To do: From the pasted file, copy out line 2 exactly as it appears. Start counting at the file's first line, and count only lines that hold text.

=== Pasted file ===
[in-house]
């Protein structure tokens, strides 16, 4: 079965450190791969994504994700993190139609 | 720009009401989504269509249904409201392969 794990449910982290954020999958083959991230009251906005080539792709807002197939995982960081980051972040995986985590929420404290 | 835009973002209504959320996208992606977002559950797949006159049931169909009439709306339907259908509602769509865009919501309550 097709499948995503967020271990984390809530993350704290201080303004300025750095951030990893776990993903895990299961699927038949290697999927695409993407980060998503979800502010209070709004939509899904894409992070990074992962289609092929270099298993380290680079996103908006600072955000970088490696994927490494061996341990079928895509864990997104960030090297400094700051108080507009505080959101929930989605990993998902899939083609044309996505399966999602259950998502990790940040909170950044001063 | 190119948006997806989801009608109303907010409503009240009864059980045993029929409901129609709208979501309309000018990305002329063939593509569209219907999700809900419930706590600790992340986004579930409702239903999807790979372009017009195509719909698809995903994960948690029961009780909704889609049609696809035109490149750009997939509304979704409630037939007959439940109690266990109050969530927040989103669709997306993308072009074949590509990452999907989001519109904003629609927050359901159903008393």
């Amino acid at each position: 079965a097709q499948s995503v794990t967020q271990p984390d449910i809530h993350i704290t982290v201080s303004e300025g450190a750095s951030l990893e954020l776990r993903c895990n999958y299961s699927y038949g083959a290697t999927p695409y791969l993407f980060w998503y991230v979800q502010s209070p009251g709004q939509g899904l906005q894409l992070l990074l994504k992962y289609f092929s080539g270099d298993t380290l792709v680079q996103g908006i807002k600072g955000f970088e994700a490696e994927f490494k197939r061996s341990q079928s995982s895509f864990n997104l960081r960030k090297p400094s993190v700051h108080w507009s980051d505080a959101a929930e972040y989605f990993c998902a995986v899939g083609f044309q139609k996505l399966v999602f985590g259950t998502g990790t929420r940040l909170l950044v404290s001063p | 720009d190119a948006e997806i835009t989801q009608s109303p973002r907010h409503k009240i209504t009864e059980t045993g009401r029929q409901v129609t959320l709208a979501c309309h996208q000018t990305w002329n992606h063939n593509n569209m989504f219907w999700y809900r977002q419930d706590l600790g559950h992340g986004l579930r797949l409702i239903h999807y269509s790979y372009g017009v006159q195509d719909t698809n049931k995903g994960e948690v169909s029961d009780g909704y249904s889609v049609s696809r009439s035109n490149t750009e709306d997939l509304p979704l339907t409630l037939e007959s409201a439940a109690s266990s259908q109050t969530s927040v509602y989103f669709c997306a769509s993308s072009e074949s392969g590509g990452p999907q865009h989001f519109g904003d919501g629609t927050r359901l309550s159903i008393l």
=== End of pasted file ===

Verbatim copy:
């Protein structure tokens, strides 16, 4: 079965450190791969994504994700993190139609 | 720009009401989504269509249904409201392969 794990449910982290954020999958083959991230009251906005080539792709807002197939995982960081980051972040995986985590929420404290 | 835009973002209504959320996208992606977002559950797949006159049931169909009439709306339907259908509602769509865009919501309550 097709499948995503967020271990984390809530993350704290201080303004300025750095951030990893776990993903895990299961699927038949290697999927695409993407980060998503979800502010209070709004939509899904894409992070990074992962289609092929270099298993380290680079996103908006600072955000970088490696994927490494061996341990079928895509864990997104960030090297400094700051108080507009505080959101929930989605990993998902899939083609044309996505399966999602259950998502990790940040909170950044001063 | 190119948006997806989801009608109303907010409503009240009864059980045993029929409901129609709208979501309309000018990305002329063939593509569209219907999700809900419930706590600790992340986004579930409702239903999807790979372009017009195509719909698809995903994960948690029961009780909704889609049609696809035109490149750009997939509304979704409630037939007959439940109690266990109050969530927040989103669709997306993308072009074949590509990452999907989001519109904003629609927050359901159903008393």